Reform Scotland

Former NHS Scotland Chief Executive says the NHS cannot meet current and emerging demands

Former NHS Scotland Chief Executive says the NHS cannot meet current and emerging demands


Paul Gray, former Chief Executive of NHS Scotland, today says that NHS Scotland cannot meet the current and emerging health challenges, and is not designed to do so. 

In a blog for Reform Scotland, the independent non-partisan think tank, Gray says that the NHS was always going to be overwhelmed without reform, and that the Coronavirus pandemic has precipitated the current situation, rather than caused it.

Gray writes:

The intersection between demography, population health status, funding, and availability of the right skills in the right place, was going to mean that the system would be unsustainable in the next 2 to 3 years anyway.

In his blog, Gray also calls on politicians to change the nature of their debate, saying that:

“…unless the opposition is prepared to go beyond beating the government of the day over the head with the present situation, and unless the government is willing to engage constructively in radical change and stop arguing about increasing investment (record investment in something that isn’t working will not make it work)…we will stay on this merry go round.

Finally, Gray calls for Scotland to learn from international systems of healthcare including the Jonkoping system in Sweden, the Buurtzorg model in the Netherlands, and the NUKA model in Alaska, which are examples of integrated systems being delivered at a local level, with less need for central control.

Commenting on the release of his blog, Paul Gray said:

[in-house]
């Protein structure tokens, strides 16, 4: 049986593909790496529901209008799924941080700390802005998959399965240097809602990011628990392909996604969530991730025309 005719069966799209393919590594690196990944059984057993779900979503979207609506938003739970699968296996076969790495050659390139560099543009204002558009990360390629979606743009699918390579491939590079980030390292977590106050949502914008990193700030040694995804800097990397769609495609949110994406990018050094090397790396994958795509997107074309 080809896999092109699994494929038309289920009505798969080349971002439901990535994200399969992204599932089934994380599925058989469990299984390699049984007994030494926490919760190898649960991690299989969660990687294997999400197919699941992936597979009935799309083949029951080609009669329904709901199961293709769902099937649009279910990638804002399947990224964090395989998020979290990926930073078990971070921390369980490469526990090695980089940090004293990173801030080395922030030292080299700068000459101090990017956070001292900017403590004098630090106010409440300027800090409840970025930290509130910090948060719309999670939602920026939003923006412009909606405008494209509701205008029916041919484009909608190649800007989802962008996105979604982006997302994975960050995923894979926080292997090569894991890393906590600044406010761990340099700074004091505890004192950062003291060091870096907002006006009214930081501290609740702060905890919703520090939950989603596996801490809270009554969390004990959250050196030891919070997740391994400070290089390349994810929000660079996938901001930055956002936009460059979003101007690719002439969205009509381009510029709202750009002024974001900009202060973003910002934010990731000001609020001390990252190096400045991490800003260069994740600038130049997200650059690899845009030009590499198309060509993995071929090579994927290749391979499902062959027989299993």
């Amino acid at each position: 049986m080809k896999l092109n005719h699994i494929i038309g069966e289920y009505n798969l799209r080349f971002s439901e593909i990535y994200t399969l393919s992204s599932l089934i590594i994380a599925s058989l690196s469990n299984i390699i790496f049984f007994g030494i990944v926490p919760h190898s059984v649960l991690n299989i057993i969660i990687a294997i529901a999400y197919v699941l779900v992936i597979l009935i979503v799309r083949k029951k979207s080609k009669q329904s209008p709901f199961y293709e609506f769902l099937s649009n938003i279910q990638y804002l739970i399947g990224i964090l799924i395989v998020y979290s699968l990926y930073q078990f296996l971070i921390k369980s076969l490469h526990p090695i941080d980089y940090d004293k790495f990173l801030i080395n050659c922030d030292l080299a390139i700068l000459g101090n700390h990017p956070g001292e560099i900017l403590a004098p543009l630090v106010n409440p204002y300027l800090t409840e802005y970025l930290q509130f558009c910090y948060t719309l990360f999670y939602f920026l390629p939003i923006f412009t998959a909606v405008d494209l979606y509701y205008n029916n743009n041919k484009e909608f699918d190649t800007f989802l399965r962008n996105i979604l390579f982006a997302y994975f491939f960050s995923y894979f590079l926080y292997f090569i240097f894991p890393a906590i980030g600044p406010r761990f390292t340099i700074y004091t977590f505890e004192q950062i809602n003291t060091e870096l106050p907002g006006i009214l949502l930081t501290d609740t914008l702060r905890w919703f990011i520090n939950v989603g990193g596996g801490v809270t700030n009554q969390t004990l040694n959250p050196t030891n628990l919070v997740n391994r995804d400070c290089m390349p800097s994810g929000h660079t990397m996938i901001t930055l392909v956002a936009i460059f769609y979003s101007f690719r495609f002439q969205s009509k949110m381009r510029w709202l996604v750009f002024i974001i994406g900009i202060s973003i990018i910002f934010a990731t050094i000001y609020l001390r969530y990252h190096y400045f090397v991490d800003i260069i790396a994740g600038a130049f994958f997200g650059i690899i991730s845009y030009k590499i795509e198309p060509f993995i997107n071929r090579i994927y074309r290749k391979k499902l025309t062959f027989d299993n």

This is not 2019 and it is certainly not 1948. Previous models of care are increasingly lost in the mists of time and demographics and public expectation, and the more quickly we grasp that, the sooner we will deliver the reforms that are needed. The people currently delivering health and care services have responded brilliantly to the current challenges – we need to hear their voices and the voices of citizens in relation to the reforms that are needed as well.

“I hope that my blog helps to bring about a fresh conversation. I believe in a public health and care system, but we need a new collective version of what that is. 

“NHS Scotland requires radical surgery.

“It is time for us to look to Sweden, the Netherlands, Alaska, and other international examples, to embrace local decision-making, to promote the contribution of the voluntary sector, to recognise where the private sector adds value, and to create a health and care service for the future, with access, quality, and sustainability at its core.

Chris Deerin, Director of Reform Scotland, said:

The health and care sector is perhaps the area on which policy makers should focus most, yet ironically it is also the issue which attracts less sensible debate than any other.

“Paul’s background as a servant to a public health service is unparalleled, and his blog should therefore serve as a foundation on which policymakers of all political backgrounds can build.

“There is no time to wait.